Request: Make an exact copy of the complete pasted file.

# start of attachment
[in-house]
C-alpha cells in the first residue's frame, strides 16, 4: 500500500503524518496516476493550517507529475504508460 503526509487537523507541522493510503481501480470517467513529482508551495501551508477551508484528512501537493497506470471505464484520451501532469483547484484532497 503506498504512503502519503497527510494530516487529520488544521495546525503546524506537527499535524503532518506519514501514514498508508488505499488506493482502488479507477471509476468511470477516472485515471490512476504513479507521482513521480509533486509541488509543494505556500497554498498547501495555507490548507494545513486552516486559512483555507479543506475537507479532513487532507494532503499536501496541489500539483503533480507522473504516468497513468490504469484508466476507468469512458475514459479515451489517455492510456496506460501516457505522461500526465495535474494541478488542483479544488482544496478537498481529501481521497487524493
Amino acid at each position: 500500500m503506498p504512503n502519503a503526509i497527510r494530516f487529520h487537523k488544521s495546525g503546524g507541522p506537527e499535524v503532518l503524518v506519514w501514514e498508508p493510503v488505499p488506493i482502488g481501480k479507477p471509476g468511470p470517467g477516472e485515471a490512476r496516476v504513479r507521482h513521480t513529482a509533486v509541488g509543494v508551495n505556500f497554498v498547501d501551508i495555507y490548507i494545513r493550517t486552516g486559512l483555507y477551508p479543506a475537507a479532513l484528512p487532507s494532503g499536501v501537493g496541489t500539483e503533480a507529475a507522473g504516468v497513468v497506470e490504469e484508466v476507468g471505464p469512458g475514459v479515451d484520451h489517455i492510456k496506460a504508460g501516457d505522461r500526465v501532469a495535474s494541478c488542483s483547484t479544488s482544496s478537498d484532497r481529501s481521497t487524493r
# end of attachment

[in-house]
C-alpha cells in the first residue's frame, strides 16, 4: 500500500503524518496516476493550517507529475504508460 503526509487537523507541522493510503481501480470517467513529482508551495501551508477551508484528512501537493497506470471505464484520451501532469483547484484532497 503506498504512503502519503497527510494530516487529520488544521495546525503546524506537527499535524503532518506519514501514514498508508488505499488506493482502488479507477471509476468511470477516472485515471490512476504513479507521482513521480509533486509541488509543494505556500497554498498547501495555507490548507494545513486552516486559512483555507479543506475537507479532513487532507494532503499536501496541489500539483503533480507522473504516468497513468490504469484508466476507468469512458475514459479515451489517455492510456496506460501516457505522461500526465495535474494541478488542483479544488482544496478537498481529501481521497487524493
Amino acid at each position: 500500500m503506498p504512503n502519503a503526509i497527510r494530516f487529520h487537523k488544521s495546525g503546524g507541522p506537527e499535524v503532518l503524518v506519514w501514514e498508508p493510503v488505499p488506493i482502488g481501480k479507477p471509476g468511470p470517467g477516472e485515471a490512476r496516476v504513479r507521482h513521480t513529482a509533486v509541488g509543494v508551495n505556500f497554498v498547501d501551508i495555507y490548507i494545513r493550517t486552516g486559512l483555507y477551508p479543506a475537507a479532513l484528512p487532507s494532503g499536501v501537493g496541489t500539483e503533480a507529475a507522473g504516468v497513468v497506470e490504469e484508466v476507468g471505464p469512458g475514459v479515451d484520451h489517455i492510456k496506460a504508460g501516457d505522461r500526465v501532469a495535474s494541478c488542483s483547484t479544488s482544496s478537498d484532497r481529501s481521497t487524493r